Communication during the Civil War consisted predominantly of letters back and forth, making them a very important aspect to the soldiers and families because it was their link across the lines. Consequently, it became a concern of the content of these letters and their effects on soldiers’ focus. As a result of this concern, newspaper articles were written instructing wives and family members on what to write to their soldiers. It was recommended that they write letters about how everything at home was fine, there were no problems, it was quiet and peaceful with nothing to worry about, and so on. This could relieve some of the stress and guilt of soldiers leaving their families behind to fend for themselves, but it could also distract the soldiers. Instead of keeping them from worrying, it might have caused them to wish they were home rather than at war, consequently distracting them from their duties. As Joseph Huneycutt had to write “My dear wife, I have to state to you the sad news that tomorrow at 12 oclock that I have die. I have to be shot to death for starting home to see my wife and dear children” ( Nelson & Sheriff, 2007). Some men wanted to be anywhere but at war and so deserting became a problem. In the south, women purposely told their husbands to desert and come home, sabotaging the efforts of the confederates and giving them power. Letters became a way for husbands to say goodbye to their wives and families, as with Huneycutt, when deserting increased on both sides of the war. Sullivan Ballou, a Union soldier from Rhode Island, wrote a long poetic letter to his wife the night before his death making peace with his fate and telling his wife how much he loved her. It was a sad, romantic letter where he told his wife “my dear Sarah, never forget how much I love you, and when my last breath escapes me on the battlefield, it will whisper your name” (E. & J., 2013). There was a question to the validity of this letter because it was found in his trunk after his death and did not match his handwriting, but regardless of its validity, the letter serves as a powerful testament to the love between couples surviving the war even though many did not return home.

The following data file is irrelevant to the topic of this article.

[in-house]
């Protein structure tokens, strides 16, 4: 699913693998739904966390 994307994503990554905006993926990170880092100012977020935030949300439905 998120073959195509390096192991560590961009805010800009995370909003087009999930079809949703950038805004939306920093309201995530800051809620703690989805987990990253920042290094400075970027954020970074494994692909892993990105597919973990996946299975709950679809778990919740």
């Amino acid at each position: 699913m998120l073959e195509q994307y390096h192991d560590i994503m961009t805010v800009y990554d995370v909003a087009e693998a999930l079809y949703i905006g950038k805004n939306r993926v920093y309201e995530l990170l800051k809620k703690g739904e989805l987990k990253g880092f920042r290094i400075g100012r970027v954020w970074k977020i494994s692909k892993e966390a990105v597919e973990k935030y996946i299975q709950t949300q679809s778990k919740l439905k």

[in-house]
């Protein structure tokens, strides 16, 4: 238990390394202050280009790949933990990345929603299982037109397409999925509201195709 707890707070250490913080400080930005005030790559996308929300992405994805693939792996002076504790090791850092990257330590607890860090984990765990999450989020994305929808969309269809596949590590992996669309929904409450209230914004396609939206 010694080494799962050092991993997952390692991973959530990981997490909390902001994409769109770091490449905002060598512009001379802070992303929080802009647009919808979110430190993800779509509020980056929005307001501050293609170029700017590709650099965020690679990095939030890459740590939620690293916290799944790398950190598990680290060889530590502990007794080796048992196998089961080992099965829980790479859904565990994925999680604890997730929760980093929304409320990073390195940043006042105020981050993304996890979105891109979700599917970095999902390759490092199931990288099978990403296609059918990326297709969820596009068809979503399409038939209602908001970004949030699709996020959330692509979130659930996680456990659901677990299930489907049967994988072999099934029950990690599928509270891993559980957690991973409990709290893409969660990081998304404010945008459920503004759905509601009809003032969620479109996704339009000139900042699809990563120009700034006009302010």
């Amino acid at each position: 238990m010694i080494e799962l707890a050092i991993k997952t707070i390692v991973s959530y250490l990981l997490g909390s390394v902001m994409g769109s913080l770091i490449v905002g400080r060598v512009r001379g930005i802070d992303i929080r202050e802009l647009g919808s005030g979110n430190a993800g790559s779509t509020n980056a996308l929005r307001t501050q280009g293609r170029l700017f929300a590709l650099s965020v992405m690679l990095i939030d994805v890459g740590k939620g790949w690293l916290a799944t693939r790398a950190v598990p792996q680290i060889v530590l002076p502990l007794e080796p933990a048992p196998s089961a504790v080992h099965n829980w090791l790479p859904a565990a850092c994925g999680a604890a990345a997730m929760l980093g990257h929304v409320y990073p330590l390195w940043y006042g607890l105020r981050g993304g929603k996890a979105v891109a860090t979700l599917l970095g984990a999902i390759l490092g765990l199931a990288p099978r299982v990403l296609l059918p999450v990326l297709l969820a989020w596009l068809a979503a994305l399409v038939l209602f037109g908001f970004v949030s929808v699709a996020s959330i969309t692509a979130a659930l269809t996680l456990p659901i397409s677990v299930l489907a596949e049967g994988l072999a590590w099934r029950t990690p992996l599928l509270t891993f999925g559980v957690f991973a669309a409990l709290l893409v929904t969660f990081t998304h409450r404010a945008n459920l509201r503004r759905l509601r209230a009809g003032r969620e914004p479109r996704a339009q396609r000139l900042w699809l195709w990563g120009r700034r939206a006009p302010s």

Marriage After the War
When the war ended and soldiers returned home, many things changed. For some, marriages ended. As one study showed, “Southern legislatures after the war expanded the grounds for both absolute divorce and legal separation, as well as bolstered the property rights of married women, reflecting the new reliance on the state to mediate domestic relations” (Petition written by Elizabeth Jenkins after Civil War when divorce rights were given to women, n.d.). Divorce rates after the war increased because of unfaithful men who fell prey to prostitution as well as unfaithful wives and because men coming back from war were changed men. Some came back mentally scarred, violent, and altogether different from when they left leading to strained marriages and in some cases separation. In addition, due to the high mortality rates from battle, there was an uneven ratio between men and women upon their return to society, leaving many women single or widowed and causing people to marry at a younger age to stabilize the population (Hacker, Hilde, & Jones, 2010). This led to social disarray and changing norms.
While some marriages ended, others became examples of powerful bonds. There were insecurities and bumps in the road, trials of time and separation, but many marriages survived. War is a test of the strength in relationships.
E. C., J. J. (2013). Ballou’s poignant last letter to Sarah. America’s Civil War, 26(3), 64-65.
Hacker, J., Hilde, L., & Jones, J. (2010). The Effect of the Civil War on Southern Marriage Patterns. Journal Of Southern History, 76(1), 39-70.
Nelson, S. R., & Sheriff, C. (2007). A people at war: civilians and soldiers in America’s Civil War, 1854-1877. New York: Oxford University Press.
Petition written by Elizabeth Jenkins after Civil War when divorce rights were given to women, 1869. (n.d.). Teaching American History in South Carolina a State-wide Approach to Teaching Professional Development. Retrieved February 14, 2014, from http://www.teachingushistory.org/ElizabethJenkinsDivorceRecords1869.html